There was once on a time an old fox with nine tails, who believed that his wife was not faithful to him, and wished to try her. He stretched himself out under the bench, did not move a limb, and behaved as if he were stone dead. Mrs. Fox went up to her room, shut herself in, and her maid, Miss Cat, sat by the fire, and did the cooking. When it became known that the old fox was dead, wooers presented themselves. The maid heard some one standing at the house-door, knocking. She went and opened it, and it was a young fox, who said,
"What may you be about, Miss Cat.?
Do you sleep or do you wake?"
"I am not sleeping, I am waking,
Wouldst thou know what I am making?
I am boiling warm beer with butter so nice,
Will the gentleman enter and drink some likewise?"
"No, thank you, miss," said the fox, "what is Mrs. Fox doing?" The maid replied,
"She sits all alone,
And makes her moan,
Weeping her little eyes quite red,
Because old Mr. Fox is dead."
"Do just tell her, miss, that a young fox is here, who would like to woo her." "Certainly, young sir."
The cat goes up the stairs trip, trap,
The door she knocks at tap, tap, tap,
"Mistress Fox, are you inside?"
"Oh yes, my little cat," she cried.
"A wooer he stands at the door out there."
"Tell me what he is like, my dear?"
"But has he nine as beautiful tails as the late Mr. Fox?" "Oh, no," answered the cat, "he has only one."
"Then I will not have him." Miss Cat went downstairs and sent the wooer away. Soon afterwards there was another knock, and another fox was at the door who wished to woo Mrs. Fox. He had two tails, but he did not fare better than the first. After this still more came, each with one tail more than the other, but they were all turned away, until at last one came who had nine tails, like old Mr. Fox. When the widow heard that, she said joyfully to the cat,
"Now open the gates and doors all wide,
And carry old Mr. Fox outside."
But just as the wedding was going to be solemnized, old Mr. Fox stirred under the bench, and cudgelled all the rabble, and drove them and Mrs. Fox out of the house.
When old Mr. Fox was dead, the wolf came as a wooer, and knocked at the door, and the cat who was servant to Mrs. Fox, opened it for him. The wolf greeted her, and said,
"Good day, Mrs. Cat of Kehrewit,
"How comes it that alone you sit?
What are you making good?"
The cat replied,
"In milk I'm breaking bread so sweet,
Will the gentleman please come in and eat?"
"No, thank you, Mrs. Cat," answered the wolf. "Is Mrs. Fox not at home?"
The cat said,
"She sits upstairs in her room,
Bewailing her sorrowful doom,
Bewailing her trouble so sore,
For old Mr. Fox is no more."
The wolf answered,
"If she's in want of a husband now,
Then will it please her to step below?"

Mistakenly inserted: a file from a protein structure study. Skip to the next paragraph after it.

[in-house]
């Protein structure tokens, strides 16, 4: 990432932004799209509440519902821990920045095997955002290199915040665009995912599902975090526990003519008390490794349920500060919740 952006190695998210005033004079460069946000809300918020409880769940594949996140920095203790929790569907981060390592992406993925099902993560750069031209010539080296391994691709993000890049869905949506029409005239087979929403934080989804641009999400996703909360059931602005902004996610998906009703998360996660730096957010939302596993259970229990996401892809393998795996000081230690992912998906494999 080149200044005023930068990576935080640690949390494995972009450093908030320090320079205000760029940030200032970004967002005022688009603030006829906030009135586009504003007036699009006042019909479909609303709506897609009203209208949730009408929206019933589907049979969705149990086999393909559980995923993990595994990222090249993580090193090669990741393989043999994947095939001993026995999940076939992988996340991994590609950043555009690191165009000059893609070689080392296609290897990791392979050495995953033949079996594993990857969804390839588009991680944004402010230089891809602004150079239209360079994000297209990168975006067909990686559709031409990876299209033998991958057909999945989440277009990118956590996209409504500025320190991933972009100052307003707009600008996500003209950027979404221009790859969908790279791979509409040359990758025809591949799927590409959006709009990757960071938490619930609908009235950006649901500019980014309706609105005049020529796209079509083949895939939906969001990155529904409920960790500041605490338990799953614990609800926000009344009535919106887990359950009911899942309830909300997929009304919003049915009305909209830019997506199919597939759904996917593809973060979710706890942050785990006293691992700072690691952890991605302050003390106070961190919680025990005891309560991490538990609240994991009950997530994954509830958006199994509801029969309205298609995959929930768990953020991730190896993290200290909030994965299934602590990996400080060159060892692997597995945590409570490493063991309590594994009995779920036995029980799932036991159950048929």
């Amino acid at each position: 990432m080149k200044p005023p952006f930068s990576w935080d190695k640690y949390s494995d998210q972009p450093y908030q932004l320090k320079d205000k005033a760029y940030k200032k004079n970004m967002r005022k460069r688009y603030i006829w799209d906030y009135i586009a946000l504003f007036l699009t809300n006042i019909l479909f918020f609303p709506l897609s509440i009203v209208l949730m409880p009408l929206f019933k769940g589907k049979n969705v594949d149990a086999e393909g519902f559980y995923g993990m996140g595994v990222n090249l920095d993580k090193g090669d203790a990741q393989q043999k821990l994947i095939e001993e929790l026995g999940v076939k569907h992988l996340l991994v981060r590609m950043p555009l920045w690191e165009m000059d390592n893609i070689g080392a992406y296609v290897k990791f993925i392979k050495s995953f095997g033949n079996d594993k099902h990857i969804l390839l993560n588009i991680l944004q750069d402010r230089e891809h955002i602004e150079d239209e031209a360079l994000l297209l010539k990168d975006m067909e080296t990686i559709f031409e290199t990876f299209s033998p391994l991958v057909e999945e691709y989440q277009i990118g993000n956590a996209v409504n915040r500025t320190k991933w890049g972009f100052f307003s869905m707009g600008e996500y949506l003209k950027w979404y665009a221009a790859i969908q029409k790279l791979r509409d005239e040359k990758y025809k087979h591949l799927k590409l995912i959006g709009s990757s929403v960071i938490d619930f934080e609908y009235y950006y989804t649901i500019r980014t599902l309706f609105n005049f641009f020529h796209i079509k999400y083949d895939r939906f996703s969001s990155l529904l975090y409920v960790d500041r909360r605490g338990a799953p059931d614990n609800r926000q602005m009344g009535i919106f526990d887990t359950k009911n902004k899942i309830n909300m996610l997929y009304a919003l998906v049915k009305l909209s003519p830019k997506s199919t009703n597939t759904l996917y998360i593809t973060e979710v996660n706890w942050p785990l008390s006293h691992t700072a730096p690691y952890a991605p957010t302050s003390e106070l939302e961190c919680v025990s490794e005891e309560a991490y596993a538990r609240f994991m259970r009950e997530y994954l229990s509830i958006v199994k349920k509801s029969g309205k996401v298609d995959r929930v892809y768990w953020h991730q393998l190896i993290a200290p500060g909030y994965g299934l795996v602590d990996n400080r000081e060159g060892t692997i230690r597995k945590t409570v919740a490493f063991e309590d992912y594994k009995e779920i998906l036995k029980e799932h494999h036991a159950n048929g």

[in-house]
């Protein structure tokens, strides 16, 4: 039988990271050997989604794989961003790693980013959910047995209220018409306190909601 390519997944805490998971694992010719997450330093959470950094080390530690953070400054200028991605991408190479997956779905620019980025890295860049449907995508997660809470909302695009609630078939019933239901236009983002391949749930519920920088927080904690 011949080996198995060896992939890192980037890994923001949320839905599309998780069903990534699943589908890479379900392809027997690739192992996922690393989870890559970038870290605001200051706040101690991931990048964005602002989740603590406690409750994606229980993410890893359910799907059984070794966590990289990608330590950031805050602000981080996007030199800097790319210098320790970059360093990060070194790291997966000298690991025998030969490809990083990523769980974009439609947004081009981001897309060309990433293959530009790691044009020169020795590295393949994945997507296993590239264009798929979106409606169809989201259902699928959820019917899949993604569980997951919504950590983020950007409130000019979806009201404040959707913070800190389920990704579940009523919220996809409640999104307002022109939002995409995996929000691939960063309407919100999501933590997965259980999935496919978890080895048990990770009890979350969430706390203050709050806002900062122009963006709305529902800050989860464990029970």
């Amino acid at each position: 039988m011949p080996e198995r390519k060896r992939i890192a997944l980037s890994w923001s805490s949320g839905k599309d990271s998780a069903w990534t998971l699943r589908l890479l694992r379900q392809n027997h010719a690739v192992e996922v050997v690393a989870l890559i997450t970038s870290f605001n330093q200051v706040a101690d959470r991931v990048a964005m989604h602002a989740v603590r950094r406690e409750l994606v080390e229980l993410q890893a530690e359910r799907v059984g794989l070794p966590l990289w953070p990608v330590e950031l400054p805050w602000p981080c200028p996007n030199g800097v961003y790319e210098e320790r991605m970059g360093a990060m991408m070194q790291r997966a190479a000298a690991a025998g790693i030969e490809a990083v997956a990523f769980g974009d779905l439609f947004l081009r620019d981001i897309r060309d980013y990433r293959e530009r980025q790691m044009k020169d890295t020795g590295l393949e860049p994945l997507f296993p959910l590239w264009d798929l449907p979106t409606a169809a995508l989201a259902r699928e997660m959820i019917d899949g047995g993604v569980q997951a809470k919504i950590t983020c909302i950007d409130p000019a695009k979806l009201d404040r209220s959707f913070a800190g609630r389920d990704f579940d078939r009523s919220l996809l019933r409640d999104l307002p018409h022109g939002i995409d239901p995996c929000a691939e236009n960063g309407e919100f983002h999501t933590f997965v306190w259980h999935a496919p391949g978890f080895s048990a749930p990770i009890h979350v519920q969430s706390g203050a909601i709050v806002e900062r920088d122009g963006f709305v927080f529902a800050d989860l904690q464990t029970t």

The cat runs quickly up the stair,
And lets her tail fly here and there,
Until she comes to the parlour door.
With her five gold rings at the door she knocks,
"Are you within, good Mistress Fox?
If you're in want of a husband now,
Then will it please you to step below?
Mrs. Fox asked, "Has the gentleman red stockings on' and has he a pointed mouth?" "No," answered the cat. "Then he won't do for me."
When the wolf was gone, came a dog, a stag, a hare, a bear, a lion, and all the beasts of the forest, one after the other. But one of the good points which old Mr. Fox had possessed, was always lacking, and the cat had continually to send the wooers away. At length came a young fox. Then Mrs. Fox said, "Has the gentleman red stockings on, and has he a little pointed mouth?" "Yes," said the cat, "he has." "Then let him come upstairs," said Mrs. Fox, and ordered the servant to prepare the wedding-feast.
"Sweep me the room as clean as you can,
Up with the window, fling out my old man!
For many a fine fat mouse he brought,
Yet of his wife he never thought,
But ate up every one he caught."
Then the wedding was solemnized with young Mr. Fox, and there was much rejoicing and dancing; and if they have not left off, they are dancing still.
Is told in many forms in Hesse and the Maine district: we here give the two most important variations, the others turn on the fact of the old fox being really dead, or only apparently so (as in the old French poem), and whether foxes only, or other animals as well, come to woo the widow. In the latter case her questions are more numerous: "What is the wooer like? Does he, too, wear a red cap?" "Alas, no-a white one," for it was the wolf. "Has he a little red jacket on?" "No, a yellow one," for it was the lion. The speech to the cat at the beginning has also many variations:
"Mistress Cat, Mistress Kit,
Is your fire ready lit?
Is your meat on the spit?
What is Mistress Fox about?"
"What are you doing, my dear little cat?"
"I'm sitting here, warming each pit
Away the little cat she went,
With her little tail so bent,
Away she went upstairs.
"Mistress Fox, what a beautiful beast is here,
In shape it is like the most beautiful deer!"
"Alas, no," answered Mrs. Fox, and made a complimentary discourse upon her former lord, in which she spoke of his many virtues, and howsoever highly the other animals might be gifted, some other thing that the Fox had was always more admired.
Grimm, Jacob and Wilhelm. Household Tales. Margaret Hunt, translator. London: George Bell, 1884, 1892. 2 volumes.